These maps are fascinating. Have you ever wondered why state or county or city boundaries are drawn where they are? It turns out that administrative and government boundaries are consistent with trends in human relationships; that is, people associate most with others in the same government-defined region. To investigate the geography of human relationships, a […]
A comparison of the Linux call graph hierarchy with the E. coli regulatory network. Researchers at Yale discovered that the Linux control structure is top-heavy, with a few common modules reused often. E coli, by contrast, has limited central control with many specialized “workers” at the bottom of the hierarchy.
Choosing colors for maps, charts, and infographics can be a difficult task. Standard software packages like Excel and Matlab have tended to offer substandard color schemes (though this is getting better) so it’s up to the designer to learn about color and apply the appropriate techniques. This post will focus on understanding color schemes for maps.
It is intuitive that when you have a short distance to travel it is always faster to walk than wait around for a bus. But exactly how long should you wait? We decided to do some calculations to find out. Click here to see Walk or Bus?
We recently needed to sort the pixels in an image by their color. On first attempt, we sorted by simple RGB values: first sort on R, then on G, then B. But it turns out there are many other possibilities for sorting colors. Every permutation of the RGB letters could be considered (RBG, GBR, GRB, […]
We recently encountered (via infosthetics) a paper from Danny Holten and Jarke J. van Wijk that demonstrates an algorithm for creating beautiful graph visualizations. The original paper is Force-Directed Edge Bundling for Graph Visualization, published in 2009. In computer science theory, a graph is a collection of nodes and the edges between them. Graphs are […]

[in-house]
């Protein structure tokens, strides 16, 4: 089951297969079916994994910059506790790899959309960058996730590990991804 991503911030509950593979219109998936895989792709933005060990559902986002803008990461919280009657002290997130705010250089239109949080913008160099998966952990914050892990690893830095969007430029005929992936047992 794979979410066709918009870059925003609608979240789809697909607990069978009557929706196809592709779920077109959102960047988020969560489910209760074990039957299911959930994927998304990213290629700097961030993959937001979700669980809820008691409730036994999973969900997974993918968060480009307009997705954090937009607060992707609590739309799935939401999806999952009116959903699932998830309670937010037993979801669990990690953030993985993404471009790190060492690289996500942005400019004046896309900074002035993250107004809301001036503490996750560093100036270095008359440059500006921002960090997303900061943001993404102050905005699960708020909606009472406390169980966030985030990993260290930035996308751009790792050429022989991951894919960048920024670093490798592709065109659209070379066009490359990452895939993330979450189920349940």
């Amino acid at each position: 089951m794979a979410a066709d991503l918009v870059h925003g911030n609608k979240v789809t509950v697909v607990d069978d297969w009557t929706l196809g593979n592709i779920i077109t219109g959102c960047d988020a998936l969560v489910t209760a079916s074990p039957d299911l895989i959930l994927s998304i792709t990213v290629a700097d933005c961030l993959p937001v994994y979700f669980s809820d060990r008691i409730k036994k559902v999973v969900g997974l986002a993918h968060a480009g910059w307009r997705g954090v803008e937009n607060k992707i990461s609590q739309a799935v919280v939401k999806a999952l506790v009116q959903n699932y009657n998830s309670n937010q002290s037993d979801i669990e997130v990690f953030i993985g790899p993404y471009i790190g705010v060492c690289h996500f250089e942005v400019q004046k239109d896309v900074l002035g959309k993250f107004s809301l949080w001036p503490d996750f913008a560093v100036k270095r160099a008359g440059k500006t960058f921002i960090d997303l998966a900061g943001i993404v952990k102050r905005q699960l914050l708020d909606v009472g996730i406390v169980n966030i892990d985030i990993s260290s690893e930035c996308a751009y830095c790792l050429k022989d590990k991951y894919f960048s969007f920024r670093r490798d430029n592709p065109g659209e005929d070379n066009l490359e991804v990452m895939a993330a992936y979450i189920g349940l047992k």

We find the work of Jason Salavon highly inspirational. At the intersection of art and visualization, his images are distinctive for their surface and immediate graphical language while also communicating significant stories of process and history. By merging dozens or hundreds images that share some common theme, Salavon helps us extract high-level information about common […]
We recently came across Anita Lillie’s beautiful music visualization and MusicBox projects. The music visualization project was especially intriguing to us, since it was the only music visualization project we’d seen that did not require video playback—the visualizations were strictly in 2D. Unfortunately, the source code for Lillie’s visualizations was not available, so we decided […]